LSAS is committed to a holistic approach; treating the “whole person” by utilizing various modalities of care such as assessment, referral, counseling, case management, education, and peer support. In addition, our physicians and nurse practitioners specialize in Medication Assisted Treatment (MAT). Based on the most current addiction science, MAT combines U.S. Food and Drug Administration (FDA)-approved medications with behavioral therapy and counseling to target chemical dependence and promote a sustainable recovery. The focus of MAT is on individualized patient care that addresses the physical, mental, and behavioral aspects of drug and alcohol addiction.
Critics of medication assisted treatment say patients give up one addiction for another (treatment medications). But this thinking overlooks the larger point: substance use disorder is not a character defect but a chronic disease of the brain and treatment medications address the chemical imbalances that cause drug and alcohol addiction.
The medications prescribed in MAT prevent cravings and withdrawal symptoms for patients, as well as reduce the rates of disease, violent crime, and overdose-related deaths. Healthcare providers at Lake Substance Abuse Center also carefully prescribe prescriptions and monitor usage to ensure patients take doses as directed.
Medication is just one aspect of MAT. This holistic treatment approach also includes psychological counseling so patients can rediscover their lives and break free from addiction forever.
The healthcare providers at Lake Substance Abuse Solutions may prescribe any of the following three medications to treat alcohol or opioid dependence.
Methadone is an agonist opioid that prevents opioid withdrawal by convincing the brain it is still receiving the illicit or abused opioid drug. The patient does not get a high feeling from methadone. Instead, he or she feels normal and withdrawal-symptom free.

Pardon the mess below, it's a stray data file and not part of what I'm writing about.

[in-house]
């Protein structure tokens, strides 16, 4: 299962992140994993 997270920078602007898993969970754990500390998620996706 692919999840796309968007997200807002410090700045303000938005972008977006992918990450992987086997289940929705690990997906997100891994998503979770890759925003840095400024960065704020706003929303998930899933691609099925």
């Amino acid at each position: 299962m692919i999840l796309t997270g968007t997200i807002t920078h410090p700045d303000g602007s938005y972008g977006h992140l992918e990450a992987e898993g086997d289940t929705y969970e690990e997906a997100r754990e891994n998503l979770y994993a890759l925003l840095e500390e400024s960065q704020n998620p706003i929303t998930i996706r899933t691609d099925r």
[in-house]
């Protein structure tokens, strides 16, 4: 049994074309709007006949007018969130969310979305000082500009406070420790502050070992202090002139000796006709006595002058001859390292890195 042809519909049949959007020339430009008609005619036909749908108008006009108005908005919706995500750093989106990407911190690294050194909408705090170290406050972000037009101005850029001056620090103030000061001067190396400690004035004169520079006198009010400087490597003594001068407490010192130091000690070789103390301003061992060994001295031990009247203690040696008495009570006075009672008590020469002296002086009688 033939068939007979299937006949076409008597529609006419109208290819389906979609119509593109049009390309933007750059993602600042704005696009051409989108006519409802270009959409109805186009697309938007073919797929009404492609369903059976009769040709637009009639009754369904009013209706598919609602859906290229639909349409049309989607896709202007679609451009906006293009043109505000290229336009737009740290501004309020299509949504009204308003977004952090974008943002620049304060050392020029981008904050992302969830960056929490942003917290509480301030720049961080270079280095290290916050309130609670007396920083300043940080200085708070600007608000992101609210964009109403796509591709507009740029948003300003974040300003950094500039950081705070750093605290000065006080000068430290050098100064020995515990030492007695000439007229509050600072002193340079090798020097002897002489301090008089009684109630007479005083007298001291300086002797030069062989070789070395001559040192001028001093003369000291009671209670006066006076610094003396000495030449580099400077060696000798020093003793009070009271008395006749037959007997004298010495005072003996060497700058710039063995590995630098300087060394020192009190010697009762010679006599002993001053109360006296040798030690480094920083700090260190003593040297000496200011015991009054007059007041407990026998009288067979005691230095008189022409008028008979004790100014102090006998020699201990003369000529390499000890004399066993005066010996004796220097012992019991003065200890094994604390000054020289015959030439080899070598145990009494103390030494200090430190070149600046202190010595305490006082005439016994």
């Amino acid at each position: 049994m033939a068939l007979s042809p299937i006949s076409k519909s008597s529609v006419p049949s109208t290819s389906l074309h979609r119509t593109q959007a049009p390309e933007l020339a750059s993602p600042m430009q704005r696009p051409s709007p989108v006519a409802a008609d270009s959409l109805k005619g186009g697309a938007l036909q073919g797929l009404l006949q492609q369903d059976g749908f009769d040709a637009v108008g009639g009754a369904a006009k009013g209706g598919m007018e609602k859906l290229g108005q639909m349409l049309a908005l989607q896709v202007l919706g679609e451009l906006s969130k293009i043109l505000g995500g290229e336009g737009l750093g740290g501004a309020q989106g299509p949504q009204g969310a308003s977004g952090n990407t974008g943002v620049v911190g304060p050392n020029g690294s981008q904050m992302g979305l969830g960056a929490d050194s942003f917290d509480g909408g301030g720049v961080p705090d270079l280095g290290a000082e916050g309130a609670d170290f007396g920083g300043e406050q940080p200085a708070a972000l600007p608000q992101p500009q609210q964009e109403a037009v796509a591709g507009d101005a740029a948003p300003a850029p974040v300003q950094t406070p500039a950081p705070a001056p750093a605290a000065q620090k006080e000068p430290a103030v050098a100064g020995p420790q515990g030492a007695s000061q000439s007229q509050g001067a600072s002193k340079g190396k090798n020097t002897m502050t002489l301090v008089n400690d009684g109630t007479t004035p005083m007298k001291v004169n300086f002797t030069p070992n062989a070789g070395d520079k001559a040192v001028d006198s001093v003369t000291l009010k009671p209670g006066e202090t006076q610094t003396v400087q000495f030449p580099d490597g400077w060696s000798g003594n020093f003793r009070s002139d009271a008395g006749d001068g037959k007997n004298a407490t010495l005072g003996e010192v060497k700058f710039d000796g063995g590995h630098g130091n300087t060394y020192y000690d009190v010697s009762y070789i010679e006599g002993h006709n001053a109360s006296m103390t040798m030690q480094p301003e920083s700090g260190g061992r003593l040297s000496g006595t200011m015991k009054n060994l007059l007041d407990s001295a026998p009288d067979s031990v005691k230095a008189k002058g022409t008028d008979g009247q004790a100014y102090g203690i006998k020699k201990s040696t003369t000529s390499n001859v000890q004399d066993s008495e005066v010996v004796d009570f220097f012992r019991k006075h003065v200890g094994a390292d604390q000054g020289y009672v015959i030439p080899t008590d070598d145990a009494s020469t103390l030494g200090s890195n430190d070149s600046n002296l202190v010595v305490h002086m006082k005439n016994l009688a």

The chemical composition of methadone does not contain any ingredient to block patients from taking other narcotics while on the medication. Methadone is typically prescribed for daily use in a liquid form and is dispensed only by specially regulated opioid abuse treatment clinics.
Buprenorphine is a partial agonist (agonist/antagonist) opioid prescribed in the maintenance treatment of opioid dependence. Buprenorphine suppresses drug cravings and withdrawal symptoms by partially blocking opioid receptors in the brain. This also prevents patients from taking other narcotics during treatment, which can reduce the odds of relapse. Healthcare providers at Lake Substance Abuse Solutions prescribe buprenorphine as a dissolving tablet or film that is taken daily under the tongue or inside the cheek; another option is 6-month buprenorphine implants.
Naltrexone is a non-addictive antagonist opioid used in the treatment of alcohol and opioid addiction. In contrast with buprenorphine and methadone, naltrexone prevents all euphoric and sedative effects from opioids or alcohol. As a result, patients over time experience decreasing urges to use and abuse chemical substances.
Disulfiram is prescribed for the treatment of chronic alcohol dependency. Because it creates a severe physical sensitivity to alcohol, disulfiram deters patients from drinking because by doing so they immediately experience hangover symptoms. When used in conjunction with counseling and other aspects of medication-assisted treatment, disulfiram can help promote long-term recovery from alcoholism.
One of the most widely prescribed alcohol treatment medications, acamprosate helps patients fight the urge to drink by reducing the euphoric effects of alcohol. Acamprosate over time reduces the brain’s dependence on alcohol so the patient can live a normal life free of drinking.
Opiate and opioid are often used interchangeably to refer to the same class of drugs. However, there is a difference between them.
Opiates are natural substances that originate from opium, a byproduct of the poppy plant. Morphine and codeine are common types of opiates.
Opioids are synthetic drugs designed to emulate opiates. Examples include fentanyl, methadone, oxycodone, and hydrocodone.
Most people, including physicians, no longer differentiate between opiates and opioids. Instead, they refer to them both commonly as opioids.